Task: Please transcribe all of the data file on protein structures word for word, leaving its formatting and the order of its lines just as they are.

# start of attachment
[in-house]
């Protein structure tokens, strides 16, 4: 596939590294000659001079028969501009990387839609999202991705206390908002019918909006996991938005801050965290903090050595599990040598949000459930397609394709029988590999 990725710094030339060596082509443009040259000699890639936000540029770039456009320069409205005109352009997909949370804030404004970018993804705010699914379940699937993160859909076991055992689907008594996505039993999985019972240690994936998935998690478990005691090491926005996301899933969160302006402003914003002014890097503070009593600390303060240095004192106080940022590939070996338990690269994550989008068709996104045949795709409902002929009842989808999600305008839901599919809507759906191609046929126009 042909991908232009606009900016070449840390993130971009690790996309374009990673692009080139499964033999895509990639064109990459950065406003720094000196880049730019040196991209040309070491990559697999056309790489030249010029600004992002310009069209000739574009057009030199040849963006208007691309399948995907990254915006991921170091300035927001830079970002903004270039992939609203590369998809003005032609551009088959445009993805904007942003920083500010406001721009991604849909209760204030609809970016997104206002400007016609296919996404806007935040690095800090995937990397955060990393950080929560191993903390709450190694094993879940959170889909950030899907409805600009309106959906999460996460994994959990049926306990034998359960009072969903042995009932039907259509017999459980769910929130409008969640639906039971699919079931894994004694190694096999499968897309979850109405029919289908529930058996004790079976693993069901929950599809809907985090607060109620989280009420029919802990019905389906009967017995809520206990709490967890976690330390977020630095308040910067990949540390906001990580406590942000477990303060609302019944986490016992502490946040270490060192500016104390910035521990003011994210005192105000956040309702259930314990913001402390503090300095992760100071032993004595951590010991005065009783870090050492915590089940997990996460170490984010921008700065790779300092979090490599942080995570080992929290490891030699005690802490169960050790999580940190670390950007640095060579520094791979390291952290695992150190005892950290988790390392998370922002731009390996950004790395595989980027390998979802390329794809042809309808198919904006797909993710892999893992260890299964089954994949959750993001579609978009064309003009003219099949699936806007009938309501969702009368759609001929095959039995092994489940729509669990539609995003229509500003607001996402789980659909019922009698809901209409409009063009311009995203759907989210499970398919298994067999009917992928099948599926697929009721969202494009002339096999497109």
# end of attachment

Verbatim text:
[in-house]
């Protein structure tokens, strides 16, 4: 596939590294000659001079028969501009990387839609999202991705206390908002019918909006996991938005801050965290903090050595599990040598949000459930397609394709029988590999 990725710094030339060596082509443009040259000699890639936000540029770039456009320069409205005109352009997909949370804030404004970018993804705010699914379940699937993160859909076991055992689907008594996505039993999985019972240690994936998935998690478990005691090491926005996301899933969160302006402003914003002014890097503070009593600390303060240095004192106080940022590939070996338990690269994550989008068709996104045949795709409902002929009842989808999600305008839901599919809507759906191609046929126009 042909991908232009606009900016070449840390993130971009690790996309374009990673692009080139499964033999895509990639064109990459950065406003720094000196880049730019040196991209040309070491990559697999056309790489030249010029600004992002310009069209000739574009057009030199040849963006208007691309399948995907990254915006991921170091300035927001830079970002903004270039992939609203590369998809003005032609551009088959445009993805904007942003920083500010406001721009991604849909209760204030609809970016997104206002400007016609296919996404806007935040690095800090995937990397955060990393950080929560191993903390709450190694094993879940959170889909950030899907409805600009309106959906999460996460994994959990049926306990034998359960009072969903042995009932039907259509017999459980769910929130409008969640639906039971699919079931894994004694190694096999499968897309979850109405029919289908529930058996004790079976693993069901929950599809809907985090607060109620989280009420029919802990019905389906009967017995809520206990709490967890976690330390977020630095308040910067990949540390906001990580406590942000477990303060609302019944986490016992502490946040270490060192500016104390910035521990003011994210005192105000956040309702259930314990913001402390503090300095992760100071032993004595951590010991005065009783870090050492915590089940997990996460170490984010921008700065790779300092979090490599942080995570080992929290490891030699005690802490169960050790999580940190670390950007640095060579520094791979390291952290695992150190005892950290988790390392998370922002731009390996950004790395595989980027390998979802390329794809042809309808198919904006797909993710892999893992260890299964089954994949959750993001579609978009064309003009003219099949699936806007009938309501969702009368759609001929095959039995092994489940729509669990539609995003229509500003607001996402789980659909019922009698809901209409409009063009311009995203759907989210499970398919298994067999009917992928099948599926697929009721969202494009002339096999497109």